Our results show that a greater PCF service scope is associated with a reduction in the prevalence of the HC population, which may help inform future policies on the capacity-building of PCFs and may guide the implementation of different prevention, treatment, rehabilitation and end-of-life programs. Policy-makers could make more tailored efforts to expand the service scope of PCFs, including providing multiple primary care services and improving the ability of primary care physicians, thus collaboratively providing appropriate services and achieving better patient outcomes.
Availability of data and material
The datasets generated and/or analyzed during the current study are not publicly available due to the authors had promised the related department that the datasets were only used for research, and they would not be disclosed, but are available from the corresponding author on reasonable request.
Primary care facilities
Variation inflation factor
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We would like to thank all of the local officers for their generous assistance and kind support of the study. We are also grateful for the helpful contribution of research assistants involved in the data collection, entering and management.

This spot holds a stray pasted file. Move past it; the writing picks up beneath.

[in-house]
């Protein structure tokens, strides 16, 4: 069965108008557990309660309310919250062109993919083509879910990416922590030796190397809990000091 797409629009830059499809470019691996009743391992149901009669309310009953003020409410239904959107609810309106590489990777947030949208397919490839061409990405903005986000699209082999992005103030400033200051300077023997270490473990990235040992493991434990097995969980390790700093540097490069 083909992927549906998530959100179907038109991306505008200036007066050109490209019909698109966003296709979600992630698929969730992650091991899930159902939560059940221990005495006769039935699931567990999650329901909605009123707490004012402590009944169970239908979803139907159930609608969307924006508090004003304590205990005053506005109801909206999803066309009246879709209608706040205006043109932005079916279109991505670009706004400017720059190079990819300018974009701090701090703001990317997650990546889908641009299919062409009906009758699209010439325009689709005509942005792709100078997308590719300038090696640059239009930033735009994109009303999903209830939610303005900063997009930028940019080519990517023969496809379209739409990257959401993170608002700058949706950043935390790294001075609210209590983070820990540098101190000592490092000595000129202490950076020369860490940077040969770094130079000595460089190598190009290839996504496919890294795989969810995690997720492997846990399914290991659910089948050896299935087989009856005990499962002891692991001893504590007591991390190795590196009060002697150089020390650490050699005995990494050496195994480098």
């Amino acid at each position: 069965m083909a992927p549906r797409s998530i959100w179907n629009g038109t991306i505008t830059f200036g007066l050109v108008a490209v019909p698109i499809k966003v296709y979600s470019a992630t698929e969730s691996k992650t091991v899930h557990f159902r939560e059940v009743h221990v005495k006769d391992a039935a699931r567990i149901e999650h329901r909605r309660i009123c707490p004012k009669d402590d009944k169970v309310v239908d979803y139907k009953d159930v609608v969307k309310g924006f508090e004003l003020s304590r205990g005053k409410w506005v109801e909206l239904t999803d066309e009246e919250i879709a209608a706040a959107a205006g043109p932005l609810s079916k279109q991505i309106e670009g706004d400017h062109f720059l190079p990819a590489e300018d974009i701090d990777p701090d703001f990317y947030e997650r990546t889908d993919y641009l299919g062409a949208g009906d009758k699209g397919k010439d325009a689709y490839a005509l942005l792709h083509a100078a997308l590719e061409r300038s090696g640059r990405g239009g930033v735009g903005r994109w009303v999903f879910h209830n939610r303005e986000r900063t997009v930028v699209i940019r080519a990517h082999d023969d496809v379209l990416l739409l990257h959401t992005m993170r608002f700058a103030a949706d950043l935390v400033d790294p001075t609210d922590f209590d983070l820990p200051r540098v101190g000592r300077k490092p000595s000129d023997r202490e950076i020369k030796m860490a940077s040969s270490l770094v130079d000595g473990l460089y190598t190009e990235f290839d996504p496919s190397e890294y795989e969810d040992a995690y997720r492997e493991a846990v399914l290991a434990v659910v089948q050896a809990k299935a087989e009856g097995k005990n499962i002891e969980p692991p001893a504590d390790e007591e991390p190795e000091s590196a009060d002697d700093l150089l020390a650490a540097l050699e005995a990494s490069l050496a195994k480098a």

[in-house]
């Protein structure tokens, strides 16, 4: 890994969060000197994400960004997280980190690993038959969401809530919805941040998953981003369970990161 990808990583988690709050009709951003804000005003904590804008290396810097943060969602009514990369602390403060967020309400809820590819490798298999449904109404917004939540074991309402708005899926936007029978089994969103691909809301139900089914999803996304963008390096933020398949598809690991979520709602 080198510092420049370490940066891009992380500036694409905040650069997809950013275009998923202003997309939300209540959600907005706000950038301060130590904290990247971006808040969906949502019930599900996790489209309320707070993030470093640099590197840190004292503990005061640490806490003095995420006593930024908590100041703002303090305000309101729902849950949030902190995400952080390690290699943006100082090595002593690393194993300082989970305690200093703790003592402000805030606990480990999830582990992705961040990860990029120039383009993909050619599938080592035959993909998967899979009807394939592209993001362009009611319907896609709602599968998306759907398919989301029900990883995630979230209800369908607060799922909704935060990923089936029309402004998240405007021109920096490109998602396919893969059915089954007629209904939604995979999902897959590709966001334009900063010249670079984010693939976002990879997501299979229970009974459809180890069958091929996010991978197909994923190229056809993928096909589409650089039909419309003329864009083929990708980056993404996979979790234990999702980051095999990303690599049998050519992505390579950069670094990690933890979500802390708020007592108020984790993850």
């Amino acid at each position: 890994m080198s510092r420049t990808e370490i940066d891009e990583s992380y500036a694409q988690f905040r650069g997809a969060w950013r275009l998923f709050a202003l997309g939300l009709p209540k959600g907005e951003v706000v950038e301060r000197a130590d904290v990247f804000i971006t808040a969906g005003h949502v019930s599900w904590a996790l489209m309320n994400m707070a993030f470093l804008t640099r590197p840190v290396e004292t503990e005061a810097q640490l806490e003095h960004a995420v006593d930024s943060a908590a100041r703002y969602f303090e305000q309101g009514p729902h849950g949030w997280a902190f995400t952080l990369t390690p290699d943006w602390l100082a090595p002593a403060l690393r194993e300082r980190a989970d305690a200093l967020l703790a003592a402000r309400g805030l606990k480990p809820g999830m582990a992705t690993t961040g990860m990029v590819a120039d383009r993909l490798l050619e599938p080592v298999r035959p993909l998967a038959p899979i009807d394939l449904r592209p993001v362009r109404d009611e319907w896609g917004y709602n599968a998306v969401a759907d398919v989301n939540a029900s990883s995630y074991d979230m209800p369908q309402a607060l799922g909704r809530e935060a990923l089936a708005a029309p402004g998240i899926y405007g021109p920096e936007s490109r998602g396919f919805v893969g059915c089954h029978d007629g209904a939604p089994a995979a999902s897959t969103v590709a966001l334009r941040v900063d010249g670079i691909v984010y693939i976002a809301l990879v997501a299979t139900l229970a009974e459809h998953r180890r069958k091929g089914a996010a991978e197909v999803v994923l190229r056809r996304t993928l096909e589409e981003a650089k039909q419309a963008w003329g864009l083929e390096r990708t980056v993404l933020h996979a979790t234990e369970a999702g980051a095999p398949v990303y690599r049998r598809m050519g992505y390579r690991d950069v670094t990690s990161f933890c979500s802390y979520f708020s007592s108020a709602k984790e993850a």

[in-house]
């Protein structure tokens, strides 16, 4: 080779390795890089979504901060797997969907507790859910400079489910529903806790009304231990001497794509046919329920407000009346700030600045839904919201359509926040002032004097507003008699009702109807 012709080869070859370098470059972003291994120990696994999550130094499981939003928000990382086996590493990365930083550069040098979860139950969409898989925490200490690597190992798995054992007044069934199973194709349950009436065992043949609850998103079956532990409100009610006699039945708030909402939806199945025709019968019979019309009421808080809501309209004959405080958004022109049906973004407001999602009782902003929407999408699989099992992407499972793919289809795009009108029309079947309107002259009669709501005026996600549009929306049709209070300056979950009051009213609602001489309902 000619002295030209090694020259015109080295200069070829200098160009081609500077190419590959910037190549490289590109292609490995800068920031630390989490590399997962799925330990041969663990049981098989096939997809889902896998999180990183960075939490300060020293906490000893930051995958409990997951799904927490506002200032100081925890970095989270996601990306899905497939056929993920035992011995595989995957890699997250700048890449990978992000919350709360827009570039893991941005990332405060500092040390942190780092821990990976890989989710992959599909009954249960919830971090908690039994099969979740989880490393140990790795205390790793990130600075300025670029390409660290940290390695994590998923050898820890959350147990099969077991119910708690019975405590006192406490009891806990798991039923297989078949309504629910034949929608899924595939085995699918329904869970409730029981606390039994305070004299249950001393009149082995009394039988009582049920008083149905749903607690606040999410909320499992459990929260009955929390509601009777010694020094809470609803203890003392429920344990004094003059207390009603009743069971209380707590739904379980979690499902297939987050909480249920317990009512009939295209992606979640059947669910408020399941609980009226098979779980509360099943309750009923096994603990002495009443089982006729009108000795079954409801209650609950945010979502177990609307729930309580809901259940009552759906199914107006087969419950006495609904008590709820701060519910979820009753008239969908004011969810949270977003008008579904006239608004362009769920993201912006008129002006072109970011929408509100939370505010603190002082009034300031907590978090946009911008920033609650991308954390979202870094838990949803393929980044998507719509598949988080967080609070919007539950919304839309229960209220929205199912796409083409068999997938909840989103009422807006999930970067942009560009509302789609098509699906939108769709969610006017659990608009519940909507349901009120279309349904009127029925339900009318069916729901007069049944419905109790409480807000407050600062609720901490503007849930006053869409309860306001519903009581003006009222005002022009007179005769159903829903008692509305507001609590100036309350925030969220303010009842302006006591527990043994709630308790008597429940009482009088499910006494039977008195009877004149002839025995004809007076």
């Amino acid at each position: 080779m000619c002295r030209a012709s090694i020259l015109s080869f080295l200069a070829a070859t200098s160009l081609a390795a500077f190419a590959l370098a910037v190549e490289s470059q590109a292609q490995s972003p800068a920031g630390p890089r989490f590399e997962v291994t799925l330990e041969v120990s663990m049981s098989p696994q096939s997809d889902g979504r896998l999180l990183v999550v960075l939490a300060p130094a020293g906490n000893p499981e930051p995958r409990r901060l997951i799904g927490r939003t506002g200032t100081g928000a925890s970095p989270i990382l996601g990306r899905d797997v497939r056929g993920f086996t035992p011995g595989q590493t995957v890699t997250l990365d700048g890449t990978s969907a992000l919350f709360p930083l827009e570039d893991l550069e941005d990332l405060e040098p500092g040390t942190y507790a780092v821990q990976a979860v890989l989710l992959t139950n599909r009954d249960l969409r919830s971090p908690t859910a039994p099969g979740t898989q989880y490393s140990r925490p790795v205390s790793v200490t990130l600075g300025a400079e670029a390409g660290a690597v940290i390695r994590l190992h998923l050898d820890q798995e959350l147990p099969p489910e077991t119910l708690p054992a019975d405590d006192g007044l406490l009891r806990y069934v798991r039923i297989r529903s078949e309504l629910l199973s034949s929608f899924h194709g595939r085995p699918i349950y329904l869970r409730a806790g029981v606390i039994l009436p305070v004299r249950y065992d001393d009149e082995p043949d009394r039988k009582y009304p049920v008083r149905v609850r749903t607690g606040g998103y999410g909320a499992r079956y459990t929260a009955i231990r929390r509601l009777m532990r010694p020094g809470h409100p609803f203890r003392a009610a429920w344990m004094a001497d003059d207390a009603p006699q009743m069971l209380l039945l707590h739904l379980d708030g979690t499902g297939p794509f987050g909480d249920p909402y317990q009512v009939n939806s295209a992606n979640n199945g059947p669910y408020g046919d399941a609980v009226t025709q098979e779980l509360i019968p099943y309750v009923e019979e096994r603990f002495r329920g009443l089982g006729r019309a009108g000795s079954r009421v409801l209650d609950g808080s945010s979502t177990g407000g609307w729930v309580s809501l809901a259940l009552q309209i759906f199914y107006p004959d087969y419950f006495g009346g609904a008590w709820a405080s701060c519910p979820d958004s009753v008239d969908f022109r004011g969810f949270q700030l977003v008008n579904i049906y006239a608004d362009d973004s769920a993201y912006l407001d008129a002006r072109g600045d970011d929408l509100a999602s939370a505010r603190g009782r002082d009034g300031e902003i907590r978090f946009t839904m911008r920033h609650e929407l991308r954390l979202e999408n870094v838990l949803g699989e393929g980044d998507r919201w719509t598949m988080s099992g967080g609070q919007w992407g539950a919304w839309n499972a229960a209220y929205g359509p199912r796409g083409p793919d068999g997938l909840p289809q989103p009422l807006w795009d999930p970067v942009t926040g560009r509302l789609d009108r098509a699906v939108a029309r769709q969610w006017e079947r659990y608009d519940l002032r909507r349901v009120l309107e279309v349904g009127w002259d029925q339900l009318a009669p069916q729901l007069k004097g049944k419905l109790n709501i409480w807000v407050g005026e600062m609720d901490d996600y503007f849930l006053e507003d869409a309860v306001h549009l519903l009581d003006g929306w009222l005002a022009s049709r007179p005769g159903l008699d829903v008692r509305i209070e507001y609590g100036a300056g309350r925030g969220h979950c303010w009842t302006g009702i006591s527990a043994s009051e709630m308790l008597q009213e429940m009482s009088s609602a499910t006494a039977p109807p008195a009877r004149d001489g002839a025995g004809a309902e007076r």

This work was supported by the National Natural Science Foundation of China (grant number: 71734003 and 72104073) and Jiangsu Commission of Health (grant number: Z2022038). The information, conclusions, and opinions expressed in this article are those of the authors and no endorsement by the National Natural Science Foundation of China and Jiangsu Commission of Health is intended or should be inferred.
Ethics approval and consent to participate
The study was approved by the ethics committee of Tongji Medical College, Huazhong University of Science and Technology (No: IORG0003571). Informed consent was obtained from the medical staff enrolled in the survey. All methods were performed in accordance with Helsinki guidelines and regulations.
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Marginal differences of facility-level service scope on the prevalence of HC population, 2017. Supplementary 2. Marginal differences of facility-level service scope on the prevalence of HC population by out-of-pocket cost, 2017
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Li, Z., Li, Y., Ding, Z. et al. Association between service scope of primary care facilities and prevalence of high-cost population: a retrospective study in rural Guizhou, China. BMC Prim. Care 23, 301 (2022). https://doi.org/10.1186/s12875-022-01914-5
- Service scope
- Primary care facilities
- High-cost population
- Rural China